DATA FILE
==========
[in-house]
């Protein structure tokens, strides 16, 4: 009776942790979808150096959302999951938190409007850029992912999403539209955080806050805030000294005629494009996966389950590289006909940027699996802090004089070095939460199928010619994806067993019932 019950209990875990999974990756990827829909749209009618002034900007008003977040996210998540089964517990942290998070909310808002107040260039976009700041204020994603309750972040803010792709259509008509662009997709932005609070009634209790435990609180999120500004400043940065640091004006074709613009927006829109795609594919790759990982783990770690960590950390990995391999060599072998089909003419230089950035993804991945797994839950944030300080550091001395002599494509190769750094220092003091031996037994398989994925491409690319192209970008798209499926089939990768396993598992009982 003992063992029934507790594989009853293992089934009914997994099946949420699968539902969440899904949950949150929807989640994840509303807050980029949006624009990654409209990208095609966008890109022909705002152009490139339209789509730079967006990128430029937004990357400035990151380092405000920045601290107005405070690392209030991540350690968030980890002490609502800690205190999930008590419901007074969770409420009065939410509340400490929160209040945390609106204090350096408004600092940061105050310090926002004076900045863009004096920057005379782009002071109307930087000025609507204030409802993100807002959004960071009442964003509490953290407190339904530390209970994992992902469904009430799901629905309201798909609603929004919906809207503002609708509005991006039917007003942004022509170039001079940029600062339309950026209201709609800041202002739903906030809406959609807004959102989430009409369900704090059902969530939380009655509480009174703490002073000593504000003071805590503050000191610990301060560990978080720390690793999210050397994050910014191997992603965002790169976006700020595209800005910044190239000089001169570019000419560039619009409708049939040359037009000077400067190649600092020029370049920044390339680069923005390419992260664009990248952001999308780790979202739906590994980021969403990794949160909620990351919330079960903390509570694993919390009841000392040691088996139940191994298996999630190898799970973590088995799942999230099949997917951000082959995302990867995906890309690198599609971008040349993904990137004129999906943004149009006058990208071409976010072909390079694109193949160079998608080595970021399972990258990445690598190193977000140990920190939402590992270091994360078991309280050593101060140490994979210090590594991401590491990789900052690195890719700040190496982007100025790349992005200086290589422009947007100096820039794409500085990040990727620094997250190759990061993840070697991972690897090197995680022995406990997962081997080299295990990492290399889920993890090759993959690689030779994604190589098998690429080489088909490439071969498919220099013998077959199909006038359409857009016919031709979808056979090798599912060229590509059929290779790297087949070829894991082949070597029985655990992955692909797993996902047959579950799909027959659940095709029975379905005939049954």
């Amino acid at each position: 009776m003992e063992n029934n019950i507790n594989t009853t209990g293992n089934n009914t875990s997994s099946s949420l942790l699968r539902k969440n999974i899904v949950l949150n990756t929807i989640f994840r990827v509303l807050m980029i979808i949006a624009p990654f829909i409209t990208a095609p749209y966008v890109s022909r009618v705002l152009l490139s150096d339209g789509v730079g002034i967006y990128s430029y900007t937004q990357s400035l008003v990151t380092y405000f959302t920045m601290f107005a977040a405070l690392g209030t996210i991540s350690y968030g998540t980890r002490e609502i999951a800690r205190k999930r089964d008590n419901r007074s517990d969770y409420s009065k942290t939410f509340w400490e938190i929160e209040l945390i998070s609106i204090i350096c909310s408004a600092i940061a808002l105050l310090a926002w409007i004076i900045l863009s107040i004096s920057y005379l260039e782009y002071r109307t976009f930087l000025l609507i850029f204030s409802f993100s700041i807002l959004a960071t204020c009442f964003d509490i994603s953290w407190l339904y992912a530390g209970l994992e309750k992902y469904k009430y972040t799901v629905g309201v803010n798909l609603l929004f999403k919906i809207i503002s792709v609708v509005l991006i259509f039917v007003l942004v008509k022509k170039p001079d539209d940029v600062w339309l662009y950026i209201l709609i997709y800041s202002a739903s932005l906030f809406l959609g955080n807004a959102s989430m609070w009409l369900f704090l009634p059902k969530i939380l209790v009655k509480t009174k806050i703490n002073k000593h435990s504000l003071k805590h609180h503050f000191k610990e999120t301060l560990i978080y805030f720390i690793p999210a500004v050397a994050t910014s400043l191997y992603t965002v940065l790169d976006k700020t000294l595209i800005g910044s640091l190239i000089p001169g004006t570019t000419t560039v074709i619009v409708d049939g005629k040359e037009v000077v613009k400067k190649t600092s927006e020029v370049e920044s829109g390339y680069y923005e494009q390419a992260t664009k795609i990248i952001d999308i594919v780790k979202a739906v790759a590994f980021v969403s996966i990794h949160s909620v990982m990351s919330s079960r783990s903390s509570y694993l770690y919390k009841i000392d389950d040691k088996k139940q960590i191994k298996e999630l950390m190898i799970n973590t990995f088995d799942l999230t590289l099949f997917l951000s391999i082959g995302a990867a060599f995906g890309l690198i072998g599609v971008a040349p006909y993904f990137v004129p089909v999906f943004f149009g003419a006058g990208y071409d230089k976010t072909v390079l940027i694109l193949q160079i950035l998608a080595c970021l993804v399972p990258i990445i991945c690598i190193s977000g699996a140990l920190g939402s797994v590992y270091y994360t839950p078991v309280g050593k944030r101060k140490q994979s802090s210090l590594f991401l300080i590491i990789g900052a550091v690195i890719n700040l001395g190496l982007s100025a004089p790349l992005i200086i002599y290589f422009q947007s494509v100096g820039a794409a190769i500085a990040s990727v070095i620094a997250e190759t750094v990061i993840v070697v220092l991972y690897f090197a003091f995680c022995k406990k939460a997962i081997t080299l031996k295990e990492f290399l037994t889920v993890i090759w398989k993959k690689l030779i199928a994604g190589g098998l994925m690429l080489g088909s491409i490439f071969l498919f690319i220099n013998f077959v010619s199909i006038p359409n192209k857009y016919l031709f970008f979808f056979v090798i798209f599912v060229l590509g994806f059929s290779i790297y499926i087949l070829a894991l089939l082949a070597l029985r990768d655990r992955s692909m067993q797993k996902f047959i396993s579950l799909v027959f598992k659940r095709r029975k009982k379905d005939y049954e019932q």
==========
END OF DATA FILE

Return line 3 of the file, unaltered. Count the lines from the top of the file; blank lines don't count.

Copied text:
């Amino acid at each position: 009776m003992e063992n029934n019950i507790n594989t009853t209990g293992n089934n009914t875990s997994s099946s949420l942790l699968r539902k969440n999974i899904v949950l949150n990756t929807i989640f994840r990827v509303l807050m980029i979808i949006a624009p990654f829909i409209t990208a095609p749209y966008v890109s022909r009618v705002l152009l490139s150096d339209g789509v730079g002034i967006y990128s430029y900007t937004q990357s400035l008003v990151t380092y405000f959302t920045m601290f107005a977040a405070l690392g209030t996210i991540s350690y968030g998540t980890r002490e609502i999951a800690r205190k999930r089964d008590n419901r007074s517990d969770y409420s009065k942290t939410f509340w400490e938190i929160e209040l945390i998070s609106i204090i350096c909310s408004a600092i940061a808002l105050l310090a926002w409007i004076i900045l863009s107040i004096s920057y005379l260039e782009y002071r109307t976009f930087l000025l609507i850029f204030s409802f993100s700041i807002l959004a960071t204020c009442f964003d509490i994603s953290w407190l339904y992912a530390g209970l994992e309750k992902y469904k009430y972040t799901v629905g309201v803010n798909l609603l929004f999403k919906i809207i503002s792709v609708v509005l991006i259509f039917v007003l942004v008509k022509k170039p001079d539209d940029v600062w339309l662009y950026i209201l709609i997709y800041s202002a739903s932005l906030f809406l959609g955080n807004a959102s989430m609070w009409l369900f704090l009634p059902k969530i939380l209790v009655k509480t009174k806050i703490n002073k000593h435990s504000l003071k805590h609180h503050f000191k610990e999120t301060l560990i978080y805030f720390i690793p999210a500004v050397a994050t910014s400043l191997y992603t965002v940065l790169d976006k700020t000294l595209i800005g910044s640091l190239i000089p001169g004006t570019t000419t560039v074709i619009v409708d049939g005629k040359e037009v000077v613009k400067k190649t600092s927006e020029v370049e920044s829109g390339y680069y923005e494009q390419a992260t664009k795609i990248i952001d999308i594919v780790k979202a739906v790759a590994f980021v969403s996966i990794h949160s909620v990982m990351s919330s079960r783990s903390s509570y694993l770690y919390k009841i000392d389950d040691k088996k139940q960590i191994k298996e999630l950390m190898i799970n973590t990995f088995d799942l999230t590289l099949f997917l951000s391999i082959g995302a990867a060599f995906g890309l690198i072998g599609v971008a040349p006909y993904f990137v004129p089909v999906f943004f149009g003419a006058g990208y071409d230089k976010t072909v390079l940027i694109l193949q160079i950035l998608a080595c970021l993804v399972p990258i990445i991945c690598i190193s977000g699996a140990l920190g939402s797994v590992y270091y994360t839950p078991v309280g050593k944030r101060k140490q994979s802090s210090l590594f991401l300080i590491i990789g900052a550091v690195i890719n700040l001395g190496l982007s100025a004089p790349l992005i200086i002599y290589f422009q947007s494509v100096g820039a794409a190769i500085a990040s990727v070095i620094a997250e190759t750094v990061i993840v070697v220092l991972y690897f090197a003091f995680c022995k406990k939460a997962i081997t080299l031996k295990e990492f290399l037994t889920v993890i090759w398989k993959k690689l030779i199928a994604g190589g098998l994925m690429l080489g088909s491409i490439f071969l498919f690319i220099n013998f077959v010619s199909i006038p359409n192209k857009y016919l031709f970008f979808f056979v090798i798209f599912v060229l590509g994806f059929s290779i790297y499926i087949l070829a894991l089939l082949a070597l029985r990768d655990r992955s692909m067993q797993k996902f047959i396993s579950l799909v027959f598992k659940r095709r029975k009982k379905d005939y049954e019932q």